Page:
Ruby and Bryce jumped from their chairs. Eddie stared up at his old friend, his uncle.
The rat creature leaped from the loveseat, approached Tim and fell to his knees. "Oh, master," he cried. "You've come back for me."
Tim frowned down at the rat as if he'd never seen it before. Then he smiled. "Oh, hey, Dennis. Didn't see you there. Yeah, I'm back."
Tim turned to Ruby. "There are two components to the time travel apparatus. There's the portal itself, and there's the temporal algorithms for locating a specific point in time. I'm unable to open the portal here, but I could still get the time location software to work." He shook his head. "Unfortunately, those algorithms only work back to the point in time when we did our first experiment—September 19th. Before that, time does not exist."
"Why would you want to go back that far?" Eddie said. "I thought you wanted to create the reality rift again."
Tim shrugged. "That's Plan B. When I built this machine, it occurred to me I might use it for its original purpose. I'd go back in time and save Lila before she died. As it turns out, that's not an option."
"So, you're going to destroy the world—the whole universe."
Tim shook his head, looking hurt. "Not at all. You think that's what I'm trying to do? I don't want to destroy anything."
"You want to be God," Bryce accused.
"Well, that's sort of true," Tim said.
"You can't have it both ways," Eddie said. "If you take over the one consciousness, then everything else in the universe collapses."
Tim scowled. "That's what that witch Gretchen says. But she doesn't know everything."
"She knows more than anyone," Eddie said. He inched towards Tim.
Tim blinked, and a row of stone columns shot up in front of Eddie like the bars of a cage. "Don't be cute," he said. "I know what happens if you touch me."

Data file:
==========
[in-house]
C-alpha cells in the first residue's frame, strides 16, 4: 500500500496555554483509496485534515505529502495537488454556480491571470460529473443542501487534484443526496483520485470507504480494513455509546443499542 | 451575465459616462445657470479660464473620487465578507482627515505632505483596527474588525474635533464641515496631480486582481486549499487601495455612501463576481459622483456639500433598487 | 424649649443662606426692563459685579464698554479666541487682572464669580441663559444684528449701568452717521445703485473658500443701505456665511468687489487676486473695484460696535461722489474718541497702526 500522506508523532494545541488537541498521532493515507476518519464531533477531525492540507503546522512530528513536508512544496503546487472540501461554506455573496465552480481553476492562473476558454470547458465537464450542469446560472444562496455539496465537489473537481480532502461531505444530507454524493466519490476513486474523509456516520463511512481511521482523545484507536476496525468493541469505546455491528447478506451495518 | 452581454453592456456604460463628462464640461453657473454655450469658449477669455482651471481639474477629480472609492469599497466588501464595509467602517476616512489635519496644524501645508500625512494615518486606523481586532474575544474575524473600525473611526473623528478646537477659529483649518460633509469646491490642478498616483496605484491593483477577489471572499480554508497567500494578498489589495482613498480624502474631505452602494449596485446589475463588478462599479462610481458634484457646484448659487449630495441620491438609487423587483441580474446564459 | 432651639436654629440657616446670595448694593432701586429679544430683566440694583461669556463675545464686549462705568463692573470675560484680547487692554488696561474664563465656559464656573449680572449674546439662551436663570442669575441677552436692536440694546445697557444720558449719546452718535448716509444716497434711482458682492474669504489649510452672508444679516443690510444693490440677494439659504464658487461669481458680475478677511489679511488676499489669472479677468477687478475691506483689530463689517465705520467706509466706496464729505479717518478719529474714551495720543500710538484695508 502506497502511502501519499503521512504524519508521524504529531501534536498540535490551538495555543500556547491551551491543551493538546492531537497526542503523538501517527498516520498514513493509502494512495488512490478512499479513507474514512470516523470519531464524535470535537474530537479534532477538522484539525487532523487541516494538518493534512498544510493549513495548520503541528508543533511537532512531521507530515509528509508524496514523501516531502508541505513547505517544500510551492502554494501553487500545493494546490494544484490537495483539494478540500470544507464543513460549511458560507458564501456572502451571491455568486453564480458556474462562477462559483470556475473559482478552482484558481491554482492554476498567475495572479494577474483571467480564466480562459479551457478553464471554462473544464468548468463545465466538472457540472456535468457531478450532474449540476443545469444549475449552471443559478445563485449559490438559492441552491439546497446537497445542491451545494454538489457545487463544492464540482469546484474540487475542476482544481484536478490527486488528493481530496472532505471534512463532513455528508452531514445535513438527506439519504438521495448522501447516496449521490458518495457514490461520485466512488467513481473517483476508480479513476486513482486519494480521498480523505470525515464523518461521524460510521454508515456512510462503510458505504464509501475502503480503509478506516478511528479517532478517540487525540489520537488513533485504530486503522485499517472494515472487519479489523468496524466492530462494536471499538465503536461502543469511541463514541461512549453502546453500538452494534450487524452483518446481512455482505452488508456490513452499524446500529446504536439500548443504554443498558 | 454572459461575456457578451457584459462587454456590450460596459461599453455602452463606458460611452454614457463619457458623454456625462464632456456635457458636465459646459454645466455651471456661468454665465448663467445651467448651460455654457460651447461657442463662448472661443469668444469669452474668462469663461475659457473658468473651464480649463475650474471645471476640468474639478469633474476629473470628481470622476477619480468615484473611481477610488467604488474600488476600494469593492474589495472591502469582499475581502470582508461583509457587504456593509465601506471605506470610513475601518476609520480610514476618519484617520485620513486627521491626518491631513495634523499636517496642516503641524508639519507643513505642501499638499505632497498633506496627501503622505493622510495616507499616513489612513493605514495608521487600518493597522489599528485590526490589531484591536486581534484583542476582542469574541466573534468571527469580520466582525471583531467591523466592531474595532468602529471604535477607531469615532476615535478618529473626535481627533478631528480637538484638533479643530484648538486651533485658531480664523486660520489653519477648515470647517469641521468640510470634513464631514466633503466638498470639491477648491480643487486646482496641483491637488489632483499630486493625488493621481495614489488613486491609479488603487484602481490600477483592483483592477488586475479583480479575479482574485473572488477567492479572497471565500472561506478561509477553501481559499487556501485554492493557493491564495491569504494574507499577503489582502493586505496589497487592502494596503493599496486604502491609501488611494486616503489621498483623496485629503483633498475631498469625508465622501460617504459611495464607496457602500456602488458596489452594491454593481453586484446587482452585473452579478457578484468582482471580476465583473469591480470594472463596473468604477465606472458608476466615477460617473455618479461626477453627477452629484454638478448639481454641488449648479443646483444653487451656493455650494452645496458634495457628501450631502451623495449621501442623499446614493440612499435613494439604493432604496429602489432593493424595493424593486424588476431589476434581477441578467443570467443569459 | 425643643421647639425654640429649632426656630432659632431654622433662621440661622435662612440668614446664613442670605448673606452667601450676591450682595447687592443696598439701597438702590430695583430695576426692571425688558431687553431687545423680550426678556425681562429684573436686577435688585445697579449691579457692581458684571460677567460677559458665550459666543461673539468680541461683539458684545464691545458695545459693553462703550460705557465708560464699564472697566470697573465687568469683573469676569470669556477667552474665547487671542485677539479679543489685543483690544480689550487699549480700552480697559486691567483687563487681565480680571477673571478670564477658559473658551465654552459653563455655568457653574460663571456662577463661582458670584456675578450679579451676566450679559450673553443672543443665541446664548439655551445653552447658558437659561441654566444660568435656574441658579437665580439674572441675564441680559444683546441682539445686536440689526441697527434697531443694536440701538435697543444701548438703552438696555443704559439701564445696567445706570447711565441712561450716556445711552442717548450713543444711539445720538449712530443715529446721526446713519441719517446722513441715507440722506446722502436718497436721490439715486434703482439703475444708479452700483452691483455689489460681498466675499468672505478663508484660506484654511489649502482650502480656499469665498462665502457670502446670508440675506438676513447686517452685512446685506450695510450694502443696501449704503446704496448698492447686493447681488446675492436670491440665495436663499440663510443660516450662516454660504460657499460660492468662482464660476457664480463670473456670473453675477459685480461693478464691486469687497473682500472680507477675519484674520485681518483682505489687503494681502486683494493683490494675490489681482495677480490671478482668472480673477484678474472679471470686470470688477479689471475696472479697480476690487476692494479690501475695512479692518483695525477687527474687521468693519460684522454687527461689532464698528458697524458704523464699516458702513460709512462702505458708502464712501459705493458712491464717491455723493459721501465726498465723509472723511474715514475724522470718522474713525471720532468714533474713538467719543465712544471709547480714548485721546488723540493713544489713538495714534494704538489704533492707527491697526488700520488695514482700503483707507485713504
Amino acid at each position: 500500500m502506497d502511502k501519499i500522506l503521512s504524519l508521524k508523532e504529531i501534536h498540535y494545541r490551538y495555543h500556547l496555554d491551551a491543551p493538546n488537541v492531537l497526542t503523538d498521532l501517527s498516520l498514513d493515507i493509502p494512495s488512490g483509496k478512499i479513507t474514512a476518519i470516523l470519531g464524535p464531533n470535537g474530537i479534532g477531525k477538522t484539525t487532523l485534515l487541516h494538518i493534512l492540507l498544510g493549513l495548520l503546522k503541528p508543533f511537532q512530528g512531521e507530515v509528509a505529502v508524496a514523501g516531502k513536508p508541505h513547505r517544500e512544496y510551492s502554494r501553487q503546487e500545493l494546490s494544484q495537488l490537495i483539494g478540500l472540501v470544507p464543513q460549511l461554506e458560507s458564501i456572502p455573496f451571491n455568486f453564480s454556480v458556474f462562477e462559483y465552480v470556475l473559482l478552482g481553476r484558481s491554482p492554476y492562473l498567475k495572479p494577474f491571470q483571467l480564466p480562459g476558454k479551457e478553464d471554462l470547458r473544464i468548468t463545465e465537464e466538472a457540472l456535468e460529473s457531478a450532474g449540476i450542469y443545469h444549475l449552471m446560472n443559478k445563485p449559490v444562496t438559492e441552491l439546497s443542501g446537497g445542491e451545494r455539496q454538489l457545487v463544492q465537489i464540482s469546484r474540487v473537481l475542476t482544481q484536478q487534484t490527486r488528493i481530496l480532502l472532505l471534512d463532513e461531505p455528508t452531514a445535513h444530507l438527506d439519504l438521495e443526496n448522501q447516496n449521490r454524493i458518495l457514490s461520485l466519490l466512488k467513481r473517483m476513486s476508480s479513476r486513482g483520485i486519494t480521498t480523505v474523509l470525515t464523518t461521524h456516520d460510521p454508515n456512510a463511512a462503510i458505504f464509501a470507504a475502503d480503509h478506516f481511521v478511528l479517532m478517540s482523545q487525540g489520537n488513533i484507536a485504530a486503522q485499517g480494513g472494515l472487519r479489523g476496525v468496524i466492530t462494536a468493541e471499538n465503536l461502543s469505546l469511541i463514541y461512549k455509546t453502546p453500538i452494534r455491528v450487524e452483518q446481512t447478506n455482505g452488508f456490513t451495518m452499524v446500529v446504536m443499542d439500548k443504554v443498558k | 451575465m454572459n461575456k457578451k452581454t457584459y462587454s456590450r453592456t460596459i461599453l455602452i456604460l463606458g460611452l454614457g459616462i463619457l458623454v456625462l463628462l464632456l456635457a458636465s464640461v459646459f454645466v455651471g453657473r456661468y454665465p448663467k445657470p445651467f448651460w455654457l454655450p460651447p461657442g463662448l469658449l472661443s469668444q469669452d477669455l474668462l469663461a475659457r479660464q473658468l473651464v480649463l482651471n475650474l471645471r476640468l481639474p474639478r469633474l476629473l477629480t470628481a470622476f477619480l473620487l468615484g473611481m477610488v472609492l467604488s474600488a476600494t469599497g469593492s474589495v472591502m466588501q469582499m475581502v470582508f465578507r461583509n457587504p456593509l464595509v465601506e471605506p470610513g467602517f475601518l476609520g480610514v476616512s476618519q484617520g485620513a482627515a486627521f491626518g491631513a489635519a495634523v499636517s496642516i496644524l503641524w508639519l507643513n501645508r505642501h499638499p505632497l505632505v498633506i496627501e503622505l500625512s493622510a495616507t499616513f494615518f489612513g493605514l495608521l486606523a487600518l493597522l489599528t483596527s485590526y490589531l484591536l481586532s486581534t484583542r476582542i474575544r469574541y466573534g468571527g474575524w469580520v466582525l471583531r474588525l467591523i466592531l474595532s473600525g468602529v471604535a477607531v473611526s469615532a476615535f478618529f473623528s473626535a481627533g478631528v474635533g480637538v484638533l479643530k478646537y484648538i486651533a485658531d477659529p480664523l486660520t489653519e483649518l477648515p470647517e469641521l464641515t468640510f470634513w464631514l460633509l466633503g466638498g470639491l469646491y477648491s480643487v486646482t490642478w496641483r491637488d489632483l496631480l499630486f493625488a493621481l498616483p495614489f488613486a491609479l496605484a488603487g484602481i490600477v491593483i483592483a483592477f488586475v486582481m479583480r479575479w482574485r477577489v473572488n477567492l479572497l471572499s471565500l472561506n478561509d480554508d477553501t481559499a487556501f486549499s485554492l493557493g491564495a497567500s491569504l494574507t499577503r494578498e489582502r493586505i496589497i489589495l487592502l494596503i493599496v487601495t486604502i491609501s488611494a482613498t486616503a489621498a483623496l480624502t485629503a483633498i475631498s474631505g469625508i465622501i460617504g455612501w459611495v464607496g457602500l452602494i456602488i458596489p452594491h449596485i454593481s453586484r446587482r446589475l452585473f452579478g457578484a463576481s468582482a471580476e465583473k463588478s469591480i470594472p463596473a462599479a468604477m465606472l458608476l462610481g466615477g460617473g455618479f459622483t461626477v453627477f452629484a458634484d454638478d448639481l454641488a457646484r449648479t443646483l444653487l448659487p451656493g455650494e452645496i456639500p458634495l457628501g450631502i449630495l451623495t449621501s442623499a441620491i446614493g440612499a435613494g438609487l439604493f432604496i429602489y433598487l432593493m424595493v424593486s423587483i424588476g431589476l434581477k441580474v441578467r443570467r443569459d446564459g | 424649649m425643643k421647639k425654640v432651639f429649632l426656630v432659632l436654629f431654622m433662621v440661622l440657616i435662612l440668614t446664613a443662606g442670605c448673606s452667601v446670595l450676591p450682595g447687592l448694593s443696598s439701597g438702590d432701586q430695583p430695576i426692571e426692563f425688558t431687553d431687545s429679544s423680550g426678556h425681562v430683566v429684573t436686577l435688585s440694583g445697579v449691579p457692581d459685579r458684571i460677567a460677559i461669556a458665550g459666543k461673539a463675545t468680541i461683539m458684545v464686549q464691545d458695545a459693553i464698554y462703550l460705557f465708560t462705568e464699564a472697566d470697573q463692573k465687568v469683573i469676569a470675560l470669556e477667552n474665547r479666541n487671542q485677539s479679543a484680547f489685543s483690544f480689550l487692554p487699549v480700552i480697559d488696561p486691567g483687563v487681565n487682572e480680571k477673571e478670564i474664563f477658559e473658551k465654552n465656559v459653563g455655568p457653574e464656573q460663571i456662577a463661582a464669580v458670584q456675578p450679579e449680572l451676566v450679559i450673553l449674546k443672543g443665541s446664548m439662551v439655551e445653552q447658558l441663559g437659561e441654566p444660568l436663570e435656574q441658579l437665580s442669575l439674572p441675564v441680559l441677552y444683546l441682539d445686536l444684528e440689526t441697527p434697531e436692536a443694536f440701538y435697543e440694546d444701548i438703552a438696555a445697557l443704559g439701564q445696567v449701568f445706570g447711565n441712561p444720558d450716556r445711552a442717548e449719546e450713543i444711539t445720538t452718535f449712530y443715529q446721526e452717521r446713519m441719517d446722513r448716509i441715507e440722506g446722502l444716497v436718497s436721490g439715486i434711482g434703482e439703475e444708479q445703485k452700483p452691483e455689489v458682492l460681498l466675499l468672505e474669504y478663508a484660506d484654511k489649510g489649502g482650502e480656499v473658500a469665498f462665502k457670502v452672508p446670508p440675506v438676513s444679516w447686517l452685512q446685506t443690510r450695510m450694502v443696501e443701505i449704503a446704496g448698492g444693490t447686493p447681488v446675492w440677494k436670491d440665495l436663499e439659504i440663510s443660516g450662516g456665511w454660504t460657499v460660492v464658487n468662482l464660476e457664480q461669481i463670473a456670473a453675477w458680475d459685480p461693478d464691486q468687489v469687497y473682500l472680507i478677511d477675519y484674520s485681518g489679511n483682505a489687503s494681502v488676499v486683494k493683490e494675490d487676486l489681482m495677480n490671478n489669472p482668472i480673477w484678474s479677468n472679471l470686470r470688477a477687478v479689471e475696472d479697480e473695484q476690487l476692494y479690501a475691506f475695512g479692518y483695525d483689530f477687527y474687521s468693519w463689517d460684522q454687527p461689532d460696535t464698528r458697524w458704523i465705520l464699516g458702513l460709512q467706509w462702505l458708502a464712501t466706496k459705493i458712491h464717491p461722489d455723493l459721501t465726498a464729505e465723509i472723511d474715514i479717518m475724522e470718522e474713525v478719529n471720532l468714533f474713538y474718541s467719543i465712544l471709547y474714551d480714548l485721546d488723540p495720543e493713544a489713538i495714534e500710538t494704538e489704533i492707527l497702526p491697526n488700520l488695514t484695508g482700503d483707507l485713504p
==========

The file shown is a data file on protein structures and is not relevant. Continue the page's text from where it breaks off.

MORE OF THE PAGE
"Tim, you can't create the portal again," Eddie said, gripping the bars. "You know what happens if you succeed."
Tim put up his hands. "Look, I think I can figure this out. I'm a smart guy, right? The only one who ever made a time machine. I think I can become God without destroying the universe. How hard can it be?"
No one replied.
"Where is Gretchen Atwater?" Montrose asked.
Tim turned to her. "I don't recognize you. Are you someone I should care about?"
"I am Montrose, Knight of Truth."
Tim scrutinized her. He grinned. "You're interesting. You're just here for the fireworks, right?"
"I am here to discover the subtle truths of the universe."
Tim shrugged. "Fine. Keep watching." He turned back to Eddie. "Anyway, I didn't know you guys would be here when I came back."
"You came back for your servant," the rat said, his hands held together in a praying gesture.
"Well, yeah. I've got another machine up and running, but it's still not working. The locals make lousy test subjects, but I figured..."
He looked over the assembled group. "I would take you, Dennis, but your sister here has a lot more spark. She might be the one to make this work. And I guess the hitchhiker can come as well."
Before anyone could reply, Tim, Ruby and Montrose all disappeared.
Eddie stared, stunned. The rat threw his hands in the air and wailed.
Skylar, who had ignored the conversation, now zipped around. "Ruby? Ruby, where did you go?"
"Tim has her," Bryce said. "Tim's taken Ruby, and he's going to push her through the time portal."
"No," Eddie said, shaking his head. "This is bad. He kills everyone he experiments on."
"My sister," the rat muttered. "I remember my sister. Ruby is my sister."
"What?" Bryce asked.